The Monster's Ball (2001) (R: Occasional profanity, graphic violence and sexual candor, including an episode of simulated intercourse; occasional nudity and racial epithets) *-1/2 A preposterous fable of interracial redemption that may become a cult hit through the power of prurience: There's an unusually explicit and prolonged sex scene between Oscar nominee Halle Berry and Billy Bob Thornton, cast as potentially lost souls from the same small town in Louisiana. Mr. Thornton is the grim middle link in a family heritage of security work at a nearby prison, doubled by the actual facility at Angola. His senile, racist dad Peter Boyle worked there. His son Heath Ledger works there and disgraces himself by breaking down during the preparations for an execution. The condemned man, played by Sean Combs, is the conjugal despair of Miss Berry, left as sole support of an obese son played by Coronji Calhoun. It's possible that director Marc Forster and screenwriters Milo Addica and Will Rokos talked themselves into the delusion that they were inspirational healers, brokering an affair between a hero and heroine who will save each other by falling passionately in love. What their love story actually demonstrates is that eliminating dead wood in the family will make it easier for a frustrated man and woman to start over.
Queen of the Damned (2002) (R: Systematic horror elements with the emphasis on graphic, bloodthirsty vampire attacks; occasional profanity; frequent intimations of sexual depravity) *-1/2. Another godforsaken installment in Anne Rice's "Vampire Chronicles,'' treated as a shoot-the-works opportunity for overblown sensationalism by Australian director Michael Rymer. The screen abounds with unsavory spectacle of one kind or another, from vampire entrapments in murky castles to slumming excursions in predatory sex bars. The late pop singer Aaliyah, who died last year in a plane crash at the age of 22, is cast as the title character, Akasha, an ancient Egyptian vampire who rises from the dead in order to pursue Miss Rice's running gag, the vampire Lestat, played by boyishly sinister Stuart Townsend.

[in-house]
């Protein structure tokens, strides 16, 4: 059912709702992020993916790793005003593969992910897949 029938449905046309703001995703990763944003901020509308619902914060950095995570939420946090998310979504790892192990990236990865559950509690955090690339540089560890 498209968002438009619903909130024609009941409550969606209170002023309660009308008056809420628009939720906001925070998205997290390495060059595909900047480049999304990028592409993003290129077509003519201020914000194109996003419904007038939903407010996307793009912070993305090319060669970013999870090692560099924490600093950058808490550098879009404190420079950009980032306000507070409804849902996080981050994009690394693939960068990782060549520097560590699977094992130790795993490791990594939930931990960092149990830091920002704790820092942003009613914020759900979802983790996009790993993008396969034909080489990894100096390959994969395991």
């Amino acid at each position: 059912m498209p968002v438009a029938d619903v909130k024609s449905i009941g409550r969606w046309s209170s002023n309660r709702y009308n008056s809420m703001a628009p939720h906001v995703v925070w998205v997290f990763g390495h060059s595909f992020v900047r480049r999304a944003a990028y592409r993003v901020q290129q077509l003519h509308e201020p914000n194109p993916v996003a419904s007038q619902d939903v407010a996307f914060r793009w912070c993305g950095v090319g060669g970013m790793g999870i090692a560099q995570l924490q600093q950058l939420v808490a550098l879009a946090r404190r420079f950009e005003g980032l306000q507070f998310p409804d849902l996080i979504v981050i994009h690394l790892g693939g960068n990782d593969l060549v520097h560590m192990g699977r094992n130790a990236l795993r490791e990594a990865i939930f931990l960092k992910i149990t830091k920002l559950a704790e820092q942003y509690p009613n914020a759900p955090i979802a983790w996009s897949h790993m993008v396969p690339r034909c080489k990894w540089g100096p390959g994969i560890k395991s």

Return to Neverland (2002) (G: Fleeting comic vulgarity; intimations of wartime violence and peril) *-1/2. Persuasive evidence that the Disney animation studio, admirably resurgent in the decade between "The Little Mermaid'' and "Tarzan,'' may have hit a creative lull. It's easy to mistake this generation-after sequel to the studio's 1953 "Peter Pan'' as a promotional trifle, since the DVD edition of the original has just been released and makes a splashier impression. Peter supposedly returns to London to enchant a girl named Jane, the daughter of his beloved Wendy, grown and married and the mother of two children during the blitz of World War II. This surprisingly grave backdrop becomes irrelevant once the juvenile and pixie characters are transported to Neverland, where the writers struggle to sustain merely playful narrative threads about Captain Hook's kidnapping activities and the countermeasures demanded of Peter and the Lost pipsqueaks.